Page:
In Reversal, Delaware Supreme Court Enforces “Forfeiture for Competition” Conditions in LPA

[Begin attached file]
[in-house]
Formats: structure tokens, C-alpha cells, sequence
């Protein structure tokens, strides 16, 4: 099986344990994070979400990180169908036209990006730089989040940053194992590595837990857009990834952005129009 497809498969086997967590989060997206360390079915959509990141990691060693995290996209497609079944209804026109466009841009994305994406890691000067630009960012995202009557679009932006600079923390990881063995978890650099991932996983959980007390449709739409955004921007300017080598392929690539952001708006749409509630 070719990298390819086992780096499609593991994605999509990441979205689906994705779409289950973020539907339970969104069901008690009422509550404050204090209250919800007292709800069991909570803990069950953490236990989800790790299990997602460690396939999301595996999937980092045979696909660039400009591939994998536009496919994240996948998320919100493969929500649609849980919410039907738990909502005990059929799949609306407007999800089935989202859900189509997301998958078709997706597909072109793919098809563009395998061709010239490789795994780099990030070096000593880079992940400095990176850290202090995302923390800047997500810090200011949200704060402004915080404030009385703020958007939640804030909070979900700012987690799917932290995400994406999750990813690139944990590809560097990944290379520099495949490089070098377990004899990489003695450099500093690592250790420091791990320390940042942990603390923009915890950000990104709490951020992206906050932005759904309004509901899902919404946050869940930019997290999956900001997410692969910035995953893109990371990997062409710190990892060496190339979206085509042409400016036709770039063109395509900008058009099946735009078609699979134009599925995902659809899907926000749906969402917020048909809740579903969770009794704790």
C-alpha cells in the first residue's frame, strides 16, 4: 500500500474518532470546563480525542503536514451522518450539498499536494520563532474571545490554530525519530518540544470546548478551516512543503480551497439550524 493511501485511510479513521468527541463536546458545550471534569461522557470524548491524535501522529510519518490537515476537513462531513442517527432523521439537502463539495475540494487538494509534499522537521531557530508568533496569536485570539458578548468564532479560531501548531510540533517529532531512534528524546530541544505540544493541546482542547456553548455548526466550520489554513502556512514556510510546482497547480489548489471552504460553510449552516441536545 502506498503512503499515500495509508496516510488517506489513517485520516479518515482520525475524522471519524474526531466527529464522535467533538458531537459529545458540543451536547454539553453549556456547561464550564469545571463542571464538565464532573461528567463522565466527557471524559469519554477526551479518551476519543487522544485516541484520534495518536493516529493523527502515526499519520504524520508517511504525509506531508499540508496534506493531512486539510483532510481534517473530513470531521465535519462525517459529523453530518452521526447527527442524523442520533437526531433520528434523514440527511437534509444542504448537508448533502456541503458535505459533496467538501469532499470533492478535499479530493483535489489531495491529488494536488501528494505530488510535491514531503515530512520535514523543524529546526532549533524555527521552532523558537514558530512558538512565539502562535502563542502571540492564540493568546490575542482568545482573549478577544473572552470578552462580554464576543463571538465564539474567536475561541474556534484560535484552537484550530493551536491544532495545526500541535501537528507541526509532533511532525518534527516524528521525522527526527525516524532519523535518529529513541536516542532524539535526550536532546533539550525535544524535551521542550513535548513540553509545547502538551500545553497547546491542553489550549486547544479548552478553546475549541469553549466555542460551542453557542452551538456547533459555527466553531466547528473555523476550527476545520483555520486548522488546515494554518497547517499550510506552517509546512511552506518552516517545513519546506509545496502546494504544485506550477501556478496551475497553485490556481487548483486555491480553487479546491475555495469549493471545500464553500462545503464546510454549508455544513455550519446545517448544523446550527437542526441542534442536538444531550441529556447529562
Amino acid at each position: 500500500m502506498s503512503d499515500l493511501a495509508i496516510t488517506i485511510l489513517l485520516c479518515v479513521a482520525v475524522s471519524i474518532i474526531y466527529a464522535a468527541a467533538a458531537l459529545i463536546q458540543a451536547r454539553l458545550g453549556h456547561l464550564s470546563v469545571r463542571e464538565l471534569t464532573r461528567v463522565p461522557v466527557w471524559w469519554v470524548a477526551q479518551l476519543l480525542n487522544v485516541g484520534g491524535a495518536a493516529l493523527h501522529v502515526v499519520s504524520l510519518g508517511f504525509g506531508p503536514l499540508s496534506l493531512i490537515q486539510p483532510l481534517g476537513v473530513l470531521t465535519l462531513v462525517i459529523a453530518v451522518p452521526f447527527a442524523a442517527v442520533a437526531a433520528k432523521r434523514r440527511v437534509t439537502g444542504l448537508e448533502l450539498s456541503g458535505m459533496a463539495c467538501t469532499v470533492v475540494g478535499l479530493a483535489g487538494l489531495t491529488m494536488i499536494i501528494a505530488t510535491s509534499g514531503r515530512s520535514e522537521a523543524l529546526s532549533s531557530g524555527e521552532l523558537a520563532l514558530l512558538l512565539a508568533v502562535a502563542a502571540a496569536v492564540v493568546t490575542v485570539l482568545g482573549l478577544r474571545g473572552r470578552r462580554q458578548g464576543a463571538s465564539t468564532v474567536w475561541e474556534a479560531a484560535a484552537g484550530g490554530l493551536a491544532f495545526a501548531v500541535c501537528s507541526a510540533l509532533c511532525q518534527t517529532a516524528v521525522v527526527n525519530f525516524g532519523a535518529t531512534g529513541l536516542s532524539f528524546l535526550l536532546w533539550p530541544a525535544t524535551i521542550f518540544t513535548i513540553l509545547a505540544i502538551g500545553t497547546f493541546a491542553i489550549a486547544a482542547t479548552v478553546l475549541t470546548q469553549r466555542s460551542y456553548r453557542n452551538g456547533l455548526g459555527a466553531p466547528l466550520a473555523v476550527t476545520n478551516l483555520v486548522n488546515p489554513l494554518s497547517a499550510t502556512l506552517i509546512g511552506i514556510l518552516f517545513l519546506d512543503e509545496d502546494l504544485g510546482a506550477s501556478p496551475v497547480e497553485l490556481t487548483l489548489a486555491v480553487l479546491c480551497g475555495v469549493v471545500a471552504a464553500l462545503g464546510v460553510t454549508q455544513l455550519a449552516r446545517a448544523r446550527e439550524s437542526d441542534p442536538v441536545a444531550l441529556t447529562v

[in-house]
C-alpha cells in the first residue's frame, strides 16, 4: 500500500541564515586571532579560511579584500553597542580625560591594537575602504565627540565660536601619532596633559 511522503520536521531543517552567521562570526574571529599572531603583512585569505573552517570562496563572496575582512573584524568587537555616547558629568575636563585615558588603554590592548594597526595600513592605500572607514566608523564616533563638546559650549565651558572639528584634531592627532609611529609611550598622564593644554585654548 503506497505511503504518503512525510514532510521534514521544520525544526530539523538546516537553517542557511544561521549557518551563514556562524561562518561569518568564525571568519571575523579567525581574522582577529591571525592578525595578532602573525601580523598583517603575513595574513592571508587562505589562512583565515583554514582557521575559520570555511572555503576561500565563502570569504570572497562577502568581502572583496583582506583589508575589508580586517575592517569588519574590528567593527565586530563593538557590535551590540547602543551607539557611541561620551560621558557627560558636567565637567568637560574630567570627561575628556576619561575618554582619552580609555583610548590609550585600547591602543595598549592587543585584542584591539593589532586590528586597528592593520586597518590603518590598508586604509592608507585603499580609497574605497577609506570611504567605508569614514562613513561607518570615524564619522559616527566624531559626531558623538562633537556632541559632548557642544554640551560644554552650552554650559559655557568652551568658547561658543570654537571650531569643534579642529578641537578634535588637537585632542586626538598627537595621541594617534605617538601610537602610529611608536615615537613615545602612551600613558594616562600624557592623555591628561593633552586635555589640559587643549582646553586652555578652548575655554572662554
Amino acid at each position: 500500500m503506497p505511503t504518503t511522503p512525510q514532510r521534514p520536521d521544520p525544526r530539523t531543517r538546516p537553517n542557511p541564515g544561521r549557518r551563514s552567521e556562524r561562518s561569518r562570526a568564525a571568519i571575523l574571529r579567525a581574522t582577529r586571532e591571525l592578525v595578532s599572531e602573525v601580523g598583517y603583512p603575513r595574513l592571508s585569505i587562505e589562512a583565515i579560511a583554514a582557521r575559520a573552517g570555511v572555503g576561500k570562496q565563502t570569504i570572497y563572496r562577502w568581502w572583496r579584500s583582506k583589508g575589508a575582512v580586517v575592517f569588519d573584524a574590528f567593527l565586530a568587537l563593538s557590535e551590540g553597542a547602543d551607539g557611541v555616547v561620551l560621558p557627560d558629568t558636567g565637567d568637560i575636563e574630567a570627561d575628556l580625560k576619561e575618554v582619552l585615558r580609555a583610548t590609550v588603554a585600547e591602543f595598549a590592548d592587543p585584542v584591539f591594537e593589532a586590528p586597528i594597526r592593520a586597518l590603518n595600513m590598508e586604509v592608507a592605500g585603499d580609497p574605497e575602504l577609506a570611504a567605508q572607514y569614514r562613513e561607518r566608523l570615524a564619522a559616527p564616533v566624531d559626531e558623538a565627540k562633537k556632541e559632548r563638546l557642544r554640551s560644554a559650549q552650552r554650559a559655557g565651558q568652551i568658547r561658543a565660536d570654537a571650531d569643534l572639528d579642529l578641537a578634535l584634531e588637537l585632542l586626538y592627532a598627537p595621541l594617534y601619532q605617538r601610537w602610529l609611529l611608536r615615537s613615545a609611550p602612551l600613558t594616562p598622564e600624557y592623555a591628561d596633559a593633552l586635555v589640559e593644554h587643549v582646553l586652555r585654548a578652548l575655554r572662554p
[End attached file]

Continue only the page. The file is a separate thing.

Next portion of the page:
The Delaware Supreme Court recently reversed a Chancery Court decision involving important issues related to “forfeiture for competition” provisions in partnership agreements. Such provisions are often used by fund managers and others to structure deferred compensation arrangements and disincentivize senior personnel from departing and competing. In reversing and remanding the Chancery Court’s decision, the Supreme Court ruled that when sophisticated parties, in a contract governed by the Delaware Revised Uniform Limited Partnership Act, “agree that a departing partner will forfeit a specified benefit should he engage in competition with the partnership, [Delaware] courts should, absent unconscionability, bad faith, or other extraordinary circumstances, hold them to their agreements.” In doing so, the Supreme Court wrote favorably of the employee-choice doctrine but did not expressly adopt it as part of Delaware law. This guest article by Friedman Kaplan partners Lance J. Gotko and Asaf Reindel discusses the key holdings of the Supreme Court’s decision and offers updated practical considerations for fund managers in light of the reversal. For additional insights from Gotko, see “Answers to Key Questions Raised by the FTC’s Final Rule Banning Non‑Compete Provisions” (Jun. 13, 2024).

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